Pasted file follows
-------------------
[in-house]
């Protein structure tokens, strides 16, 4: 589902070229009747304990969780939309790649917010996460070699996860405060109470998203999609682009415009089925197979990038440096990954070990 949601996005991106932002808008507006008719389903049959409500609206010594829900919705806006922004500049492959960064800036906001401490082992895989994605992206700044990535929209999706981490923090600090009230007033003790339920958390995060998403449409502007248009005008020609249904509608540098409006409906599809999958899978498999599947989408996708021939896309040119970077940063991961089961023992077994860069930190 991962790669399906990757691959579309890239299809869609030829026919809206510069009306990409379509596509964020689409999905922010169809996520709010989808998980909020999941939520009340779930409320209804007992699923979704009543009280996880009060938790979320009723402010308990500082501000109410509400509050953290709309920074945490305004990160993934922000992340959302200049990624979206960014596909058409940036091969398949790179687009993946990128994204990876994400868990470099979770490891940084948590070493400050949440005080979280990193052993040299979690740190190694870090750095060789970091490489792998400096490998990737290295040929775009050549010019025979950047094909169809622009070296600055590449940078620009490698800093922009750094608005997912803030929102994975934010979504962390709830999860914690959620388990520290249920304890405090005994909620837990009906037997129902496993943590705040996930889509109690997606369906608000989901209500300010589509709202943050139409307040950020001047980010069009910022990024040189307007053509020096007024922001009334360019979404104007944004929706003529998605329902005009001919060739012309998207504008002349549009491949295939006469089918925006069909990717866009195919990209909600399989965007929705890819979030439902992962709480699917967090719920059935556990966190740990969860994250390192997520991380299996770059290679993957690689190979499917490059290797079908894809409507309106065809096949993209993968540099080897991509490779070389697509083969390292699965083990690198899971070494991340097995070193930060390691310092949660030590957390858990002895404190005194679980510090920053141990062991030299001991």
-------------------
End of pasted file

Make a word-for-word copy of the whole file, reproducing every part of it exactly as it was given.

[in-house]
């Protein structure tokens, strides 16, 4: 589902070229009747304990969780939309790649917010996460070699996860405060109470998203999609682009415009089925197979990038440096990954070990 949601996005991106932002808008507006008719389903049959409500609206010594829900919705806006922004500049492959960064800036906001401490082992895989994605992206700044990535929209999706981490923090600090009230007033003790339920958390995060998403449409502007248009005008020609249904509608540098409006409906599809999958899978498999599947989408996708021939896309040119970077940063991961089961023992077994860069930190 991962790669399906990757691959579309890239299809869609030829026919809206510069009306990409379509596509964020689409999905922010169809996520709010989808998980909020999941939520009340779930409320209804007992699923979704009543009280996880009060938790979320009723402010308990500082501000109410509400509050953290709309920074945490305004990160993934922000992340959302200049990624979206960014596909058409940036091969398949790179687009993946990128994204990876994400868990470099979770490891940084948590070493400050949440005080979280990193052993040299979690740190190694870090750095060789970091490489792998400096490998990737290295040929775009050549010019025979950047094909169809622009070296600055590449940078620009490698800093922009750094608005997912803030929102994975934010979504962390709830999860914690959620388990520290249920304890405090005994909620837990009906037997129902496993943590705040996930889509109690997606369906608000989901209500300010589509709202943050139409307040950020001047980010069009910022990024040189307007053509020096007024922001009334360019979404104007944004929706003529998605329902005009001919060739012309998207504008002349549009491949295939006469089918925006069909990717866009195919990209909600399989965007929705890819979030439902992962709480699917967090719920059935556990966190740990969860994250390192997520991380299996770059290679993957690689190979499917490059290797079908894809409507309106065809096949993209993968540099080897991509490779070389697509083969390292699965083990690198899971070494991340097995070193930060390691310092949660030590957390858990002895404190005194679980510090920053141990062991030299001991």